Debt, multitudes think, is bad. It could be good, by helping more people manage the energy of money. The Lord’s Prayer helps the confusion along: some pray to be forgiven debts, others to be forgiven trespasses. Good debt does not trespass. Bad debt is most often done by banks, and trespasses inside people, insidiously, and shames them. Religious institutions help the shame along by mispraying the Lord’s Prayer.
Debt might be good. In his book on Debt: The First 5000 years, David Graeber opens with a story. The story is paradigmatic. A woman tells a man the story about a person who is “under water.” “But, shouldn’t she have to pay her debt?” Should. Have. Pay. Debt. Those four words go together. They mispray the Lord’s prayer. Instead we might pray, “forgive the banks their trespasses into our souls first and then our pocketbooks.”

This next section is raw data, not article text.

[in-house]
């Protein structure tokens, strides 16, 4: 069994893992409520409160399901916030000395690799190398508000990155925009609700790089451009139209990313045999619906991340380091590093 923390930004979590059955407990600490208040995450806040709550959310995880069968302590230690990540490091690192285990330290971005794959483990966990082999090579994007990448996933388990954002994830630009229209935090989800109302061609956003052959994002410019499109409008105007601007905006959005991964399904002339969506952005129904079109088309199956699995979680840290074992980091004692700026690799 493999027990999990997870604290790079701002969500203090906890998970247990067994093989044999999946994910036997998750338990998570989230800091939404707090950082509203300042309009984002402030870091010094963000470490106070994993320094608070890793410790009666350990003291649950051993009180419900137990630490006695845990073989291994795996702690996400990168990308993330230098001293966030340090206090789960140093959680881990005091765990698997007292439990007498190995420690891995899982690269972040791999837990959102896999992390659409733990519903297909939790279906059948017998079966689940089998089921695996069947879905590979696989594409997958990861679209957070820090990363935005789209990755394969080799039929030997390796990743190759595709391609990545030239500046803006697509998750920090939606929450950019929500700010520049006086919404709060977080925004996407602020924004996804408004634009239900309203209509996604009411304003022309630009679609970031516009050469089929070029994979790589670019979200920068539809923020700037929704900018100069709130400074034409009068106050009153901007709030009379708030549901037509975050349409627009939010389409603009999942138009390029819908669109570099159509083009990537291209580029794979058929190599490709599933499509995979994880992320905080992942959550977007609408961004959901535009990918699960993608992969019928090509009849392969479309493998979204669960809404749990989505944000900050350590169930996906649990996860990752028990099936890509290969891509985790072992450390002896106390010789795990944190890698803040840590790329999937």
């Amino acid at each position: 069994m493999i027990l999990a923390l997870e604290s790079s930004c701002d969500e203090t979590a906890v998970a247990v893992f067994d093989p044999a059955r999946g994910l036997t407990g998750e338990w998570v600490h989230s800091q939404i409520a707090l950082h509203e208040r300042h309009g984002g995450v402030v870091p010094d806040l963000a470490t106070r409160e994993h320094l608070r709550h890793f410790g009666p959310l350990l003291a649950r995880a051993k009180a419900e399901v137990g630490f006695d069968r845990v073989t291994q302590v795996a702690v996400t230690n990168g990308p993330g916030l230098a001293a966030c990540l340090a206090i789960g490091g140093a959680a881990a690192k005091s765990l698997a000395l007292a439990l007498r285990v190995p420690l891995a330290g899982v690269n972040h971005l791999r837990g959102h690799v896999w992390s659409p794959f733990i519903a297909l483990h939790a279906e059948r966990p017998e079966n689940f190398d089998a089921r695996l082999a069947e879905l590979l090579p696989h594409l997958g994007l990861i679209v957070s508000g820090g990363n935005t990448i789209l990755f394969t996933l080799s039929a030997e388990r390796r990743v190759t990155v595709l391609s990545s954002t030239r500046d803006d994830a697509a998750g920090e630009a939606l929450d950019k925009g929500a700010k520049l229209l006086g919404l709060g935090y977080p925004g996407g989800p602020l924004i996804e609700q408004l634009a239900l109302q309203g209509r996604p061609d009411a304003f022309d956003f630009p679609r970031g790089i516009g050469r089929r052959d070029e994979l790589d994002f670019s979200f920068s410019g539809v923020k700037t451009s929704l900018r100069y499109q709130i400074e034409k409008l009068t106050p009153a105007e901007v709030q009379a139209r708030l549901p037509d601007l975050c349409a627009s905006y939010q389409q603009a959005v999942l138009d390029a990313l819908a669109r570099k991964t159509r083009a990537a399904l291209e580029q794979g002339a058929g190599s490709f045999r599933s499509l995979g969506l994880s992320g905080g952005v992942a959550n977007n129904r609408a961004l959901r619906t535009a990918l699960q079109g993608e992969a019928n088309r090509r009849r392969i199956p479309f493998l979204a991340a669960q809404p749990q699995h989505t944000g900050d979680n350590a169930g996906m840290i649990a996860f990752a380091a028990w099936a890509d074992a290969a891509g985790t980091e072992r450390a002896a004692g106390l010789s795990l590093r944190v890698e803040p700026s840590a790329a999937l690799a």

Smack dab in the middle of the Lord’s Prayer, obscured by old translations and otherworldly assumptions, is a radical cry for Jubilee justice